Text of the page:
But Mr Williams sensed that something else was wrong, and he was left unsure and asking questions. While filming the movie Night at the Museum 3, Williams experienced panic attacks and regularly forgot his lines. He kept asking the doctors “Do I have Alzheimer’s? Dementia? Am I schizophrenic?”
Williams took his own life on the 11th August 2014, and the world mourned the tragic loss of a uniquely talented performer.
When the autopsy report came back from the coroner, however, it indicated that the actor had been misdiagnosed.
He didn’t have Parkinson’s disease.
What he actually had was Dementia with Lewy bodies (or DLB).
What is Dementia with Lewy bodies?
Dipeptidyl peptidase-4 (or DPP-4) is an enzyme that breaks down the protein (GLP-1) that stimulates insulin release in your body.
Inhibitors of DPP-4 are used in the treatment of Type 2 diabetes, because they help increase insulin levels in the body.
Recently some Swedish researchers noticed something curious about DPP-4 inhibitors: They appear to reduce the risk of developing Parkinson’s disease.
In today’s post, we will review what DPP-4 inhibitors do and look at how this could be reducing the risk of Parkinson’s disease.
Sitagliptin. Source: Diabetesmedicine
Last year an interesting research report about a class of medications that could possibly reduce the risk of developing Parkinson’s disease was published in the journal Movement disorders:
Title: Reduced incidence of Parkinson’s disease after dipeptidyl peptidase-4 inhibitors-A nationwide case-control study.
Authors: Svenningsson P, Wirdefeldt K, Yin L, Fang F, Markaki I, Efendic S, Ludvigsson JF.
Journal: Movement Disorders 2016 Jul 19.
In this study, the investigators used the Swedish Patient Register, to find the medical records of 980 people who were diagnosed with Parkinson’s disease but also had type 2 diabetes. Importantly, all of the subjects had been treated with Type 2 diabetes medication for at least 6 months prior to the date of Parkinson’s being diagnosed.
For comparative sake, they selected 5 controls (non-Parkinsonian) with Type 2 diabetes (n = 4,900) for each of their Parkinsonian+diabetes subjects. They next looked at whether GLP-1R agonists (such as Exenatide), Dipeptidyl peptidase-4 (or DPP-4) inhibitors, or any other oral Type 2 diabetic medication can influence the incidence of Parkinson’s disease.
Now, if all things are considered equal, then when looking at each diabetes medication there should be 1 person in the Parkinson’s disease + Type 2 diabetes for every 5 people in the Type 2 diabetes control group taking each medication right? That is because there are almost 1000 people in the first group and 5000 in the second group.
But this is not what the researchers found.
In my previous post, we briefly reviewed the results of the phase II double-blind, randomised clinical trial of Exenatide in Parkinson’s disease. The study indicates a statistically significant effect on motor symptom scores after being treated with the drug.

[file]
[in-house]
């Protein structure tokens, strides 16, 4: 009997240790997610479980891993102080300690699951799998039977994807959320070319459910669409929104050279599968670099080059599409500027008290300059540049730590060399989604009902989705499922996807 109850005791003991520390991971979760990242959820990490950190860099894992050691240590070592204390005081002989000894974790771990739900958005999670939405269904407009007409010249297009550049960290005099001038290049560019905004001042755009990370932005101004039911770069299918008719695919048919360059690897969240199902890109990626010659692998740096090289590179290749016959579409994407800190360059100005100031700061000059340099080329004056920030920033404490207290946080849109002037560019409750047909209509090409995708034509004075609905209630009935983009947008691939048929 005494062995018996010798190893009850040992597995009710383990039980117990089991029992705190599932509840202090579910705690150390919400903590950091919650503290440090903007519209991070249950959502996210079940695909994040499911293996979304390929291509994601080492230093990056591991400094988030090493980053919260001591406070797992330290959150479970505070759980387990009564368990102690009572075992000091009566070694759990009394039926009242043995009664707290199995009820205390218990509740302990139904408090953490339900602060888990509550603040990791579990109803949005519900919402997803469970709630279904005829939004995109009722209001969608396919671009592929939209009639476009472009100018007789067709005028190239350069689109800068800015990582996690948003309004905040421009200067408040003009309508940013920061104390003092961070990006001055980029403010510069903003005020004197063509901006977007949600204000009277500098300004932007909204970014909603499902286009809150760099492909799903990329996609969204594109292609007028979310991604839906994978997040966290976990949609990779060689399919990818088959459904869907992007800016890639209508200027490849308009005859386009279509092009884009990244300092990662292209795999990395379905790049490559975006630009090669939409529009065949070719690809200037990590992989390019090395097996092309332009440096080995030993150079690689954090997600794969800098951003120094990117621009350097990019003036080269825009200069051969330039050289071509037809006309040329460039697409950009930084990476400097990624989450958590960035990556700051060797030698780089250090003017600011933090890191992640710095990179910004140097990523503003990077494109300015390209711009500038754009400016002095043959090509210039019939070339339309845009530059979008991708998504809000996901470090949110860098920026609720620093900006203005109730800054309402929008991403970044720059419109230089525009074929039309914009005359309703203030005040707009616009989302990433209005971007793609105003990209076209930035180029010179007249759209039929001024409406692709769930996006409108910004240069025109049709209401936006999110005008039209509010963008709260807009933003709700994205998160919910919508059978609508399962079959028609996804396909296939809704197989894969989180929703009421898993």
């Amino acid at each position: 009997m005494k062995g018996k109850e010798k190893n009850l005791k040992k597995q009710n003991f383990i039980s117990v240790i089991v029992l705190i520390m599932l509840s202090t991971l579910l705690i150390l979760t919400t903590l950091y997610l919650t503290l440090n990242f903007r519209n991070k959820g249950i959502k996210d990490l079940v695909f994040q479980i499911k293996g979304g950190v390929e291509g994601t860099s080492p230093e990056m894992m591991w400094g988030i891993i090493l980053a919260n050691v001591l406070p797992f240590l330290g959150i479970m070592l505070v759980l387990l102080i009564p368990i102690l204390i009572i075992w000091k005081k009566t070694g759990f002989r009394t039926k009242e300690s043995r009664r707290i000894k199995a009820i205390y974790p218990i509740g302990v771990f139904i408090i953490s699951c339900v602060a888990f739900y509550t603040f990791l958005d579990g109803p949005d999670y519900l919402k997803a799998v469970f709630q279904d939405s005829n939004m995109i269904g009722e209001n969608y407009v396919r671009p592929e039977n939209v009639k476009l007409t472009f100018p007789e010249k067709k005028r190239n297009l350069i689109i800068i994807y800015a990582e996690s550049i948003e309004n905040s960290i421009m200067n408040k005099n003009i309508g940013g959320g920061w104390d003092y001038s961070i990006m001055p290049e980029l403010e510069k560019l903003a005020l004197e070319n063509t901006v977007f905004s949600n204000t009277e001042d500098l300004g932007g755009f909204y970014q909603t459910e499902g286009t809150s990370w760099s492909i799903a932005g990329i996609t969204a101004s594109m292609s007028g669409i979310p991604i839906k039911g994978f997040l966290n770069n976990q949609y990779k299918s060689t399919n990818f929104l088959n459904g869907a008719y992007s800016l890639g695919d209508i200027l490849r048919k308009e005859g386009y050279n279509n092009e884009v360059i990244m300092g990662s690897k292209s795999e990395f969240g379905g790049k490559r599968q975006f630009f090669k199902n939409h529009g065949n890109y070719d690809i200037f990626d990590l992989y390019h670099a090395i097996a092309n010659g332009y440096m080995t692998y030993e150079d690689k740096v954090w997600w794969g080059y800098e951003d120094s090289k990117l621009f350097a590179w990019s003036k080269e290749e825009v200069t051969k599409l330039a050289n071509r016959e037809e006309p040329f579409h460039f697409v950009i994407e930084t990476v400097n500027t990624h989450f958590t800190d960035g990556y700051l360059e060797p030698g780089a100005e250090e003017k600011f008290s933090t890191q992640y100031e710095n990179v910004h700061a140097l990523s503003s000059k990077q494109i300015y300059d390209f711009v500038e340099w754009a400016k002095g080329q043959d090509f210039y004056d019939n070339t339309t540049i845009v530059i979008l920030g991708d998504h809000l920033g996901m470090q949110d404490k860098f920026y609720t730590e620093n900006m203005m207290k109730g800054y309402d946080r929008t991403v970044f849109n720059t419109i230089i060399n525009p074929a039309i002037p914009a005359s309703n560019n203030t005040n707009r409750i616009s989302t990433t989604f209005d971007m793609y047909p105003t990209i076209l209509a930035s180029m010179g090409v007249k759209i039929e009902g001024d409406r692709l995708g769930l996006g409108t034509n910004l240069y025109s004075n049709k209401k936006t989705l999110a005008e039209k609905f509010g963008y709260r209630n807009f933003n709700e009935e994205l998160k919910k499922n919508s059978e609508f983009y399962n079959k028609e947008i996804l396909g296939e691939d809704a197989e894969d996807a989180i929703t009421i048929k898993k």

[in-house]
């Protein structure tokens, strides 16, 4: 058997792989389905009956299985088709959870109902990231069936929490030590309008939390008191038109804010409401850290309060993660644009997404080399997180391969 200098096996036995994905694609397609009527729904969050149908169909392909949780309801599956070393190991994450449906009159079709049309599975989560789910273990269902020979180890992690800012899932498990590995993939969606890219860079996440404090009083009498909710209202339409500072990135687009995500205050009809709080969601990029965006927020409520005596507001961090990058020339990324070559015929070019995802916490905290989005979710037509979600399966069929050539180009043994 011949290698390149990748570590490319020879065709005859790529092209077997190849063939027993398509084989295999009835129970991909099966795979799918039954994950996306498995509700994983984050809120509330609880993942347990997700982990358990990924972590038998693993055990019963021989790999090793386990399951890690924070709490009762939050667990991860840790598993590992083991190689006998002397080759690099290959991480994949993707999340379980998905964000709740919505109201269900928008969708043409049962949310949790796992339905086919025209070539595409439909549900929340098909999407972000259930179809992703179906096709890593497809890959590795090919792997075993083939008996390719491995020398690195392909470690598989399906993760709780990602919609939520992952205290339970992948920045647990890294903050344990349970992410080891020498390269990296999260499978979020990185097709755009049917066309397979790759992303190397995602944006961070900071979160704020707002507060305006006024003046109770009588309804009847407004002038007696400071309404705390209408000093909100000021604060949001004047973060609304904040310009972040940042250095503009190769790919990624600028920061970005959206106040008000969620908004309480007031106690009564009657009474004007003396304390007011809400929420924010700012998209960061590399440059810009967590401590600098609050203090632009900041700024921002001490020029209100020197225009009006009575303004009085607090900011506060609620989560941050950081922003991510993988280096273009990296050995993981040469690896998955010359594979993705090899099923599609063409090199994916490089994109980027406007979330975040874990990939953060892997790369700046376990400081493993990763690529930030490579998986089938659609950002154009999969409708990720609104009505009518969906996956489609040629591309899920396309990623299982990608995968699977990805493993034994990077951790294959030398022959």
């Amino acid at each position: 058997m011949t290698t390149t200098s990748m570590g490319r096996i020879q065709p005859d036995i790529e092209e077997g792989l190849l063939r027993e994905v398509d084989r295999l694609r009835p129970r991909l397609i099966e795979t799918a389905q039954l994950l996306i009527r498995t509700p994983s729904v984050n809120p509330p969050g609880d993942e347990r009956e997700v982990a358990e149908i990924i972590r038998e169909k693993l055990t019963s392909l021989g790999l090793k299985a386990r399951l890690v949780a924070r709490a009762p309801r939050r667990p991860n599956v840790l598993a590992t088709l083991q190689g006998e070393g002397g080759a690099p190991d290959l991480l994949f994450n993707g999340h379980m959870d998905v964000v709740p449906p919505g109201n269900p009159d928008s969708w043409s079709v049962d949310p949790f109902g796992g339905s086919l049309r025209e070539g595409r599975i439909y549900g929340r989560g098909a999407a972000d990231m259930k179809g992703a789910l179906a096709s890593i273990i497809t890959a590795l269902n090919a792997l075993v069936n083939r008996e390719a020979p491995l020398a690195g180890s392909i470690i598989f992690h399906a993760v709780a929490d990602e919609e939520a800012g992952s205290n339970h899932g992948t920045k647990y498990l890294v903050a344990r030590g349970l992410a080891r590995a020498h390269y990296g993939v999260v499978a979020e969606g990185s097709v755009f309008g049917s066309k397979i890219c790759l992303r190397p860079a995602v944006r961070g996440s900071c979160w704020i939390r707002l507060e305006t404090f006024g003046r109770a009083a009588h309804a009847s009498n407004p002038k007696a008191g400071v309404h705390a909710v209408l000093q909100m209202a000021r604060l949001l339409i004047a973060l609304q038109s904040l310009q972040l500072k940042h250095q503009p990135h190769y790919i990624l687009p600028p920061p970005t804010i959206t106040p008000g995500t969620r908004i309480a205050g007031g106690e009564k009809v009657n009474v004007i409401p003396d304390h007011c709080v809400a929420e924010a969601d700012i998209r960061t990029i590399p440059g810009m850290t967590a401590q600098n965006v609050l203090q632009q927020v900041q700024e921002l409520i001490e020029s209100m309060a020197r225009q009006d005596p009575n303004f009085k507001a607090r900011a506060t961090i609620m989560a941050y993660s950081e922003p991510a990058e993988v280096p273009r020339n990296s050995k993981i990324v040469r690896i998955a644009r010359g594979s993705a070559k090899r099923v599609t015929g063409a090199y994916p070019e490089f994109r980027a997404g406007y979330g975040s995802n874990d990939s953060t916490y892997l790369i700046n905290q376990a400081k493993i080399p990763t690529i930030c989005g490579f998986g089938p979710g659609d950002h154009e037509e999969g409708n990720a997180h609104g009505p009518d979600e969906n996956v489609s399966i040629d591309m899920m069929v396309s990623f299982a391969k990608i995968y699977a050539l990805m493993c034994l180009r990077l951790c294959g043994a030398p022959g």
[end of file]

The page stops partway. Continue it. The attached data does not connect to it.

Over the last few days, there have been many discussions about the results, what they mean for the Parkinson’s community, and where things go from here, which have led to further questions.
In this post I would like to address several matters that have arisen which I did not discuss in the previous post, but that I believe are important.
I found out about the Exenatide announcement – via whispers online – on the afternoon of the release. And it was in a mad rush when I got home that night that I wrote up the post explaining what Exenatide is. I published the post the following evening however because I could not access the research report from home (seriously guys, biggest finding in a long time and it’s not OPEN ACCESS?!?!?) and I had to wait until I got to work the next day to actually view the publication.
I was not really happy with the rushed effort though and decided to follow up that post. In addition, there has been A LOT of discussion about the results over the weekend and I thought it might be good to bring aspects of those different discussion together here. The individual topics are listed below, in no particular order of importance:
1. Size of the effect
There are two considerations here.
Firstly, there have been many comments about the actual size of the effect in the results of the study itself. When people have taken a deeper look at the findings, they have come back with questions regarding those findings.
And second, there have also been some comments about the size of the effect that this result has already had on the Parkinson’s community, which has been considerable (and possibly disproportionate to the actual result).
The size of the effect in the results
The results of the study suggested that Exenatide had a positive effect on the motor-related symptoms of Parkinson’s over the course of the 60 week trial. This is what the published report says, it is also what all of the media headlines have said, and it sounds really great right?
The main point folks keep raising, however, is that the actual size of the positive effect is limited to just the motor features of Parkinson’s disease. If one ignores the Unified Parkinson’s Disease Rating Scale (UPDRS) motor scores and focuses on the secondary measures, there isn’t much to talk about. In fact, there were no statistically significant differences in any of the secondary outcome measures. These included: